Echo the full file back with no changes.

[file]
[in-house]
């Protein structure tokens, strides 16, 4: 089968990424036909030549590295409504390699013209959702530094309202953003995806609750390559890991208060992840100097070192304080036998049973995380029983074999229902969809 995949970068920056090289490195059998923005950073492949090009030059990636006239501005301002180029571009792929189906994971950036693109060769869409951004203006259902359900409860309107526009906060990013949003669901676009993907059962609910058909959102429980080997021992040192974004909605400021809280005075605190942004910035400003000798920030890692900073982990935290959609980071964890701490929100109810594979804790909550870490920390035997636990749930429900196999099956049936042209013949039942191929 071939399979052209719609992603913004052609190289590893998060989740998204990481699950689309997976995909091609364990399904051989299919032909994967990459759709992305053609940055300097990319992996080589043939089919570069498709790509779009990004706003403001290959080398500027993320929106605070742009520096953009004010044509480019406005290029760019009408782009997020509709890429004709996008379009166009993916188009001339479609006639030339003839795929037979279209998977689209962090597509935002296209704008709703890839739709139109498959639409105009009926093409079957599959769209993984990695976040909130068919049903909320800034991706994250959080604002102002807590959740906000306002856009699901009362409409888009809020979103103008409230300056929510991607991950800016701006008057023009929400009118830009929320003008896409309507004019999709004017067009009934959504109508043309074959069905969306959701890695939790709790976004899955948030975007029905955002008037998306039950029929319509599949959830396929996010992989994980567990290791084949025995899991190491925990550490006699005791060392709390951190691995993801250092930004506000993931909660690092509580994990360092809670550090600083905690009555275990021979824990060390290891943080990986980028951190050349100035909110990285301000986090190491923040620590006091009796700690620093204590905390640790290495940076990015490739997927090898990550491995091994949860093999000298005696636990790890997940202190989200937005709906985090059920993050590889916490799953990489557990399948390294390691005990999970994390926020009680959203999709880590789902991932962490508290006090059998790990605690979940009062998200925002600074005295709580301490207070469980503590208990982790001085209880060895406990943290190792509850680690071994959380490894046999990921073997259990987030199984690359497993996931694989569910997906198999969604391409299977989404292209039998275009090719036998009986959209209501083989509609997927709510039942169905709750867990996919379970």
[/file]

[in-house]
């Protein structure tokens, strides 16, 4: 089968990424036909030549590295409504390699013209959702530094309202953003995806609750390559890991208060992840100097070192304080036998049973995380029983074999229902969809 995949970068920056090289490195059998923005950073492949090009030059990636006239501005301002180029571009792929189906994971950036693109060769869409951004203006259902359900409860309107526009906060990013949003669901676009993907059962609910058909959102429980080997021992040192974004909605400021809280005075605190942004910035400003000798920030890692900073982990935290959609980071964890701490929100109810594979804790909550870490920390035997636990749930429900196999099956049936042209013949039942191929 071939399979052209719609992603913004052609190289590893998060989740998204990481699950689309997976995909091609364990399904051989299919032909994967990459759709992305053609940055300097990319992996080589043939089919570069498709790509779009990004706003403001290959080398500027993320929106605070742009520096953009004010044509480019406005290029760019009408782009997020509709890429004709996008379009166009993916188009001339479609006639030339003839795929037979279209998977689209962090597509935002296209704008709703890839739709139109498959639409105009009926093409079957599959769209993984990695976040909130068919049903909320800034991706994250959080604002102002807590959740906000306002856009699901009362409409888009809020979103103008409230300056929510991607991950800016701006008057023009929400009118830009929320003008896409309507004019999709004017067009009934959504109508043309074959069905969306959701890695939790709790976004899955948030975007029905955002008037998306039950029929319509599949959830396929996010992989994980567990290791084949025995899991190491925990550490006699005791060392709390951190691995993801250092930004506000993931909660690092509580994990360092809670550090600083905690009555275990021979824990060390290891943080990986980028951190050349100035909110990285301000986090190491923040620590006091009796700690620093204590905390640790290495940076990015490739997927090898990550491995091994949860093999000298005696636990790890997940202190989200937005709906985090059920993050590889916490799953990489557990399948390294390691005990999970994390926020009680959203999709880590789902991932962490508290006090059998790990605690979940009062998200925002600074005295709580301490207070469980503590208990982790001085209880060895406990943290190792509850680690071994959380490894046999990921073997259990987030199984690359497993996931694989569910997906198999969604391409299977989404292209039998275009090719036998009986959209209501083989509609997927709510039942169905709750867990996919379970």